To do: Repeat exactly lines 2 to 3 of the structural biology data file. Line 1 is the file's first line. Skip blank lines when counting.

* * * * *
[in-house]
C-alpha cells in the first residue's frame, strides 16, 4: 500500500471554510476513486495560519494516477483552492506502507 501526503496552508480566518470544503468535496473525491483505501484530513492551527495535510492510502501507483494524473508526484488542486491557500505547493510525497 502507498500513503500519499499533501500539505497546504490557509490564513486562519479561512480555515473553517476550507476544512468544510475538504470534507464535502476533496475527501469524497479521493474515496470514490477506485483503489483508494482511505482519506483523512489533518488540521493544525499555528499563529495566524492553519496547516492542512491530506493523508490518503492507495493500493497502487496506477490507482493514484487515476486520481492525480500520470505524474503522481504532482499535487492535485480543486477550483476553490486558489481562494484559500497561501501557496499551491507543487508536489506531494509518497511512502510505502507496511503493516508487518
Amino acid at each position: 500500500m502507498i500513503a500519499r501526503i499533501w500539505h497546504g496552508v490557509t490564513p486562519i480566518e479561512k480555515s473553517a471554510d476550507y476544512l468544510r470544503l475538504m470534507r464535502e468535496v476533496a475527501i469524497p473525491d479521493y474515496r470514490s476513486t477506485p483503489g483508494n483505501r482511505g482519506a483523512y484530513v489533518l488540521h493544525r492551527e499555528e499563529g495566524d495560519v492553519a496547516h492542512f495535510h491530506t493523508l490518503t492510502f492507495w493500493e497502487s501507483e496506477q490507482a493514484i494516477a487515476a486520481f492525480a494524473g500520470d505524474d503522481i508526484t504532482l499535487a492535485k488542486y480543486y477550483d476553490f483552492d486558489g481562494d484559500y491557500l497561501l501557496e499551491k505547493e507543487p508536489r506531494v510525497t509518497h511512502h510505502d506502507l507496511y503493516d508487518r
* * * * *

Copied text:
C-alpha cells in the first residue's frame, strides 16, 4: 500500500471554510476513486495560519494516477483552492506502507 501526503496552508480566518470544503468535496473525491483505501484530513492551527495535510492510502501507483494524473508526484488542486491557500505547493510525497 502507498500513503500519499499533501500539505497546504490557509490564513486562519479561512480555515473553517476550507476544512468544510475538504470534507464535502476533496475527501469524497479521493474515496470514490477506485483503489483508494482511505482519506483523512489533518488540521493544525499555528499563529495566524492553519496547516492542512491530506493523508490518503492507495493500493497502487496506477490507482493514484487515476486520481492525480500520470505524474503522481504532482499535487492535485480543486477550483476553490486558489481562494484559500497561501501557496499551491507543487508536489506531494509518497511512502510505502507496511503493516508487518
Amino acid at each position: 500500500m502507498i500513503a500519499r501526503i499533501w500539505h497546504g496552508v490557509t490564513p486562519i480566518e479561512k480555515s473553517a471554510d476550507y476544512l468544510r470544503l475538504m470534507r464535502e468535496v476533496a475527501i469524497p473525491d479521493y474515496r470514490s476513486t477506485p483503489g483508494n483505501r482511505g482519506a483523512y484530513v489533518l488540521h493544525r492551527e499555528e499563529g495566524d495560519v492553519a496547516h492542512f495535510h491530506t493523508l490518503t492510502f492507495w493500493e497502487s501507483e496506477q490507482a493514484i494516477a487515476a486520481f492525480a494524473g500520470d505524474d503522481i508526484t504532482l499535487a492535485k488542486y480543486y477550483d476553490f483552492d486558489g481562494d484559500y491557500l497561501l501557496e499551491k505547493e507543487p508536489r506531494v510525497t509518497h511512502h510505502d506502507l507496511y503493516d508487518r